These Stats Show the Fashion Industry’s Major Problem
Categories: Issues

These Stats Show the Fashion Industry’s Major Problem

With all the cool (and kooky) designs that come down the catwalk during Fashion Week, it’s important also to remember that the industry as a whole has inherent issues that go far beyond trends. Recently, stars like Emma Watson have taken the industry to task on their lack of diversity. And it’s not just Hermione that thinks this — we have actual statistics to back it up, and they’re kind of upsetting.

A blog called The Fashion Spot, recently notorious for inciting a heated Twitter conversation with Amy Schumer, recently released their Fall 2015 diversity report, which analyzed the kinds of models used in print ad campaigns. Surprise — there was a major lack of diversity.

The report found that 87% of models in print campaigns were white. Asian models are the second most booked at 6.2% and Latinas make up a teeny 1% of the models seen in print. According the report, the last time the behemoth Yves Saint Laurent had a woman of color in its ads was 2008. 2008? Katy Perry was just making it big then. Myspace was still a thing! We’ve changed so much since then… why hasn’t the fashion industry?

This report also shows that plus-sized models only showed up about 11 times in all ads for fall, translating to a paltry 1.5% of models. These models were mostly featured in ads to promote big box brands like Target, meaning that while there is some headway with brands that cater to the “everywoman,” there’s still a lack of them in high fashion. The report mentions that even though there are major fashion giants that have plus sized lines, like Calvin Klein, Michael Khors and Ralph Lauren, none of them hired plus-sized models for their campaigns, which is a bummer because there are some pretty fierce plus sized models out there (um hi, Tess Holliday).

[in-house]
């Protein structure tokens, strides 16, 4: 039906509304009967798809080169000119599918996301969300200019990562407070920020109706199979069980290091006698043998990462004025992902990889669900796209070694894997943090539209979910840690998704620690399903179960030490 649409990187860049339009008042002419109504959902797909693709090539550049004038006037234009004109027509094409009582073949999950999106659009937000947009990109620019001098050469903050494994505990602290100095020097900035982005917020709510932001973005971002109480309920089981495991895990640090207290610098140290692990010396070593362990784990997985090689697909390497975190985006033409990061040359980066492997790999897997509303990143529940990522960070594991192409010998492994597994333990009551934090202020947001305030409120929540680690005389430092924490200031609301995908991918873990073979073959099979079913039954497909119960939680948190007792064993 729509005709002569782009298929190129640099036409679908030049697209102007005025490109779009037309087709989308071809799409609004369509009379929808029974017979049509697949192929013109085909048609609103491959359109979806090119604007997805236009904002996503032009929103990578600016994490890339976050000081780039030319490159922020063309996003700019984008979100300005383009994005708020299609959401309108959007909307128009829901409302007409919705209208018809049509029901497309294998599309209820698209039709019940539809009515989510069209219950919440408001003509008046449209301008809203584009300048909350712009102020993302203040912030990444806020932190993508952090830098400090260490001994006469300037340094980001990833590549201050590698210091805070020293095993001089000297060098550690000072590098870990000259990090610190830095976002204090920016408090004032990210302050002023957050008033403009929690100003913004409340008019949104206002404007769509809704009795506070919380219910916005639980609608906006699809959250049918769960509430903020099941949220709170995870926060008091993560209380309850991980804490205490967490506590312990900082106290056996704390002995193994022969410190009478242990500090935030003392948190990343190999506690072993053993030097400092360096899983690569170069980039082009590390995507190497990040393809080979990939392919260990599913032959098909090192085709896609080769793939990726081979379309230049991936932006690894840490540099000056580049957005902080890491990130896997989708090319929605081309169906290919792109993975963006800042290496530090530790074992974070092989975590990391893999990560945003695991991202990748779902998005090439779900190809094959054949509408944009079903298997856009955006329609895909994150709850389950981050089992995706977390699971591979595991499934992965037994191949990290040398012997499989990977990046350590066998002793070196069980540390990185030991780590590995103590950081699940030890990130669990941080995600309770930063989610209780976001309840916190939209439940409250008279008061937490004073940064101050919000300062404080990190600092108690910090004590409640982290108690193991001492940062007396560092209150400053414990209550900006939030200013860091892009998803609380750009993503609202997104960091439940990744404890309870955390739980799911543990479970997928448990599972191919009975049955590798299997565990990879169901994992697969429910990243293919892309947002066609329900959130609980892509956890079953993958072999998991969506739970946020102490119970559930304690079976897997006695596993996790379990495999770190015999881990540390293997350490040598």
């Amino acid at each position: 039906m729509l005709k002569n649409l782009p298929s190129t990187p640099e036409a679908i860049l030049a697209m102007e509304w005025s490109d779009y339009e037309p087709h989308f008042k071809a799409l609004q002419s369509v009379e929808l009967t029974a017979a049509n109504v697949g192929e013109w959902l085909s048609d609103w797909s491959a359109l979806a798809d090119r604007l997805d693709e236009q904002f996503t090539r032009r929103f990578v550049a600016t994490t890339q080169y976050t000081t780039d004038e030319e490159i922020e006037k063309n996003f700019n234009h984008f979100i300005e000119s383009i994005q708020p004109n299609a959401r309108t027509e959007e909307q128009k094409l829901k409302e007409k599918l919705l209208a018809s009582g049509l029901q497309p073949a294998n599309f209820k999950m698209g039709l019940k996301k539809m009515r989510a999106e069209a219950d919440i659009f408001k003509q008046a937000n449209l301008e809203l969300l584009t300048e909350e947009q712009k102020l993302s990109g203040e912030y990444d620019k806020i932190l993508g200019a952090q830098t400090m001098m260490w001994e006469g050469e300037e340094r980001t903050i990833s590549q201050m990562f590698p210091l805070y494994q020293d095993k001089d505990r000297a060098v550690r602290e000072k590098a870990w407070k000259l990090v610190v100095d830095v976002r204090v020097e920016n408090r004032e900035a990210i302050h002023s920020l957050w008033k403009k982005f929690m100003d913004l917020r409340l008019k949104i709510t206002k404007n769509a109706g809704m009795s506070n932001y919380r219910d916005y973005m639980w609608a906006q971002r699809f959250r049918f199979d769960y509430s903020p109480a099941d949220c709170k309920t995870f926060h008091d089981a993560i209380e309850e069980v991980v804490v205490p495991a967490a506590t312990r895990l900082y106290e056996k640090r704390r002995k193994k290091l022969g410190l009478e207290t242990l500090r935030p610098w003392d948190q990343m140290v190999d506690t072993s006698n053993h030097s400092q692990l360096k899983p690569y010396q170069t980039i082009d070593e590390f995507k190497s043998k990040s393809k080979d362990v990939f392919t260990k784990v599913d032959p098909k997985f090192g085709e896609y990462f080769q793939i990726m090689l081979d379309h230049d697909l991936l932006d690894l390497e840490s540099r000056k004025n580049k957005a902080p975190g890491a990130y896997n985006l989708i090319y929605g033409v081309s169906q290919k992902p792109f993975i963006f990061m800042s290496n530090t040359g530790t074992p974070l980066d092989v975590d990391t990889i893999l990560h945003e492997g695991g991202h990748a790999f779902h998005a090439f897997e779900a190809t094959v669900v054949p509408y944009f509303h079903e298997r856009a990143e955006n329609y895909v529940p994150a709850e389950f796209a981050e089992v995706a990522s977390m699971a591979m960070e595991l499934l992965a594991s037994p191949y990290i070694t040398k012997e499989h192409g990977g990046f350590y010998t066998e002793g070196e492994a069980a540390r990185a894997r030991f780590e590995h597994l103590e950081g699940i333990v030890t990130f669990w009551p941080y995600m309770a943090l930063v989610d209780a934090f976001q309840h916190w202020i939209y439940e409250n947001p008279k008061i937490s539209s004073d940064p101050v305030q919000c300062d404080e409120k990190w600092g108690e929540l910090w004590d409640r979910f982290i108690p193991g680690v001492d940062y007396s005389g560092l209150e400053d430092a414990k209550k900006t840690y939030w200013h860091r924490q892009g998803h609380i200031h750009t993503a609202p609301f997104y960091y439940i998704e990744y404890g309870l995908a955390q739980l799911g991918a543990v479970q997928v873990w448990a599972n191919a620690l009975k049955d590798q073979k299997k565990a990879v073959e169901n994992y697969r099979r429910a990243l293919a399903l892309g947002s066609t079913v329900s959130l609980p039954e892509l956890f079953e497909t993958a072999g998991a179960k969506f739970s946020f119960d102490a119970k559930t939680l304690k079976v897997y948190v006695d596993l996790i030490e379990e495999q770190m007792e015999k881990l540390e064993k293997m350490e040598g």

Trans models were also underrepresented. Only about three of the models in these campaigns were trans, and of those models, ALL were white. Featuring trans models at all is a step in the right direction, but the fact that they’re still not women of color proves that the road to change is gonna be a slow one.

This report is grim, but here’s the positive to take away from it: Changes are being made and some big brands are trying really hard for diversity in their ads (check out Hari Nef, a trans model who rocked H&M’s ads). Also, this report shows that a large number of older models were seen in campaigns this year, which is refreshing.

Don’t get bogged down by this report — take action! Write to designers you like and tell them what you think about the diversity you’ve seen from them, and maybe even include a list of specific models you think would be perfect for their brand. Basically the bottom line is to keep a critical eye on fashion and do your best to consume media that supports and empowers a diverse range of women.

What kind of models would you like to see rock the ads? Tell us in the comments!

(h/t The Fashion Spot photos courtesy of @tessholiday, Kate Spade and YSL)